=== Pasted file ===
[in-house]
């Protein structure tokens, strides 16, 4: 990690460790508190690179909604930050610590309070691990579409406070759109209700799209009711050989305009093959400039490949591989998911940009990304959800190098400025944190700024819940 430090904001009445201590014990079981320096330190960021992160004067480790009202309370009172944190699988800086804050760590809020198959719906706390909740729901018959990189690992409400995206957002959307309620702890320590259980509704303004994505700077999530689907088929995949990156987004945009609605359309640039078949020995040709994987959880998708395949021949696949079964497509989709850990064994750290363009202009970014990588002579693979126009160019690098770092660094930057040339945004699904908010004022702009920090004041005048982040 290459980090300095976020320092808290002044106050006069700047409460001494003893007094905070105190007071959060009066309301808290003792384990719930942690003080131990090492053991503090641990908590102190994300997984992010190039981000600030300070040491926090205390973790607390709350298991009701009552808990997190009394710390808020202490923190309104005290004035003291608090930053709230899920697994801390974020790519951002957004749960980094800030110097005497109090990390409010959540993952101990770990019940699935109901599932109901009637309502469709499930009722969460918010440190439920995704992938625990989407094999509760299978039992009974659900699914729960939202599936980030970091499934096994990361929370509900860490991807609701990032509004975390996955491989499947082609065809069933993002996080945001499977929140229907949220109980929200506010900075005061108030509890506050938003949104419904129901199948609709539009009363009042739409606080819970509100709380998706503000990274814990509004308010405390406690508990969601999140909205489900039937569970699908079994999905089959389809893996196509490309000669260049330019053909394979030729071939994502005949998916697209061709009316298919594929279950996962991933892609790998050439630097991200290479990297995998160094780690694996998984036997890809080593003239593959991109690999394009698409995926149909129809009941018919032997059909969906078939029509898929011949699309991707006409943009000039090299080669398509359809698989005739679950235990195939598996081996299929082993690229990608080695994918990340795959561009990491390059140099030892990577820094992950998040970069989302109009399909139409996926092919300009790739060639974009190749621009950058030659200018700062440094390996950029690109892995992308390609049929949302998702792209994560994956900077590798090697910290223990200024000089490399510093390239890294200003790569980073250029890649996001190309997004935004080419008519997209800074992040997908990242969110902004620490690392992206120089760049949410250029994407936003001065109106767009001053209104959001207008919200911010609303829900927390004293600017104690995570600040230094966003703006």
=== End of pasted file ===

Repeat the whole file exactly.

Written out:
[in-house]
């Protein structure tokens, strides 16, 4: 990690460790508190690179909604930050610590309070691990579409406070759109209700799209009711050989305009093959400039490949591989998911940009990304959800190098400025944190700024819940 430090904001009445201590014990079981320096330190960021992160004067480790009202309370009172944190699988800086804050760590809020198959719906706390909740729901018959990189690992409400995206957002959307309620702890320590259980509704303004994505700077999530689907088929995949990156987004945009609605359309640039078949020995040709994987959880998708395949021949696949079964497509989709850990064994750290363009202009970014990588002579693979126009160019690098770092660094930057040339945004699904908010004022702009920090004041005048982040 290459980090300095976020320092808290002044106050006069700047409460001494003893007094905070105190007071959060009066309301808290003792384990719930942690003080131990090492053991503090641990908590102190994300997984992010190039981000600030300070040491926090205390973790607390709350298991009701009552808990997190009394710390808020202490923190309104005290004035003291608090930053709230899920697994801390974020790519951002957004749960980094800030110097005497109090990390409010959540993952101990770990019940699935109901599932109901009637309502469709499930009722969460918010440190439920995704992938625990989407094999509760299978039992009974659900699914729960939202599936980030970091499934096994990361929370509900860490991807609701990032509004975390996955491989499947082609065809069933993002996080945001499977929140229907949220109980929200506010900075005061108030509890506050938003949104419904129901199948609709539009009363009042739409606080819970509100709380998706503000990274814990509004308010405390406690508990969601999140909205489900039937569970699908079994999905089959389809893996196509490309000669260049330019053909394979030729071939994502005949998916697209061709009316298919594929279950996962991933892609790998050439630097991200290479990297995998160094780690694996998984036997890809080593003239593959991109690999394009698409995926149909129809009941018919032997059909969906078939029509898929011949699309991707006409943009000039090299080669398509359809698989005739679950235990195939598996081996299929082993690229990608080695994918990340795959561009990491390059140099030892990577820094992950998040970069989302109009399909139409996926092919300009790739060639974009190749621009950058030659200018700062440094390996950029690109892995992308390609049929949302998702792209994560994956900077590798090697910290223990200024000089490399510093390239890294200003790569980073250029890649996001190309997004935004080419008519997209800074992040997908990242969110902004620490690392992206120089760049949410250029994407936003001065109106767009001053209104959001207008919200911010609303829900927390004293600017104690995570600040230094966003703006």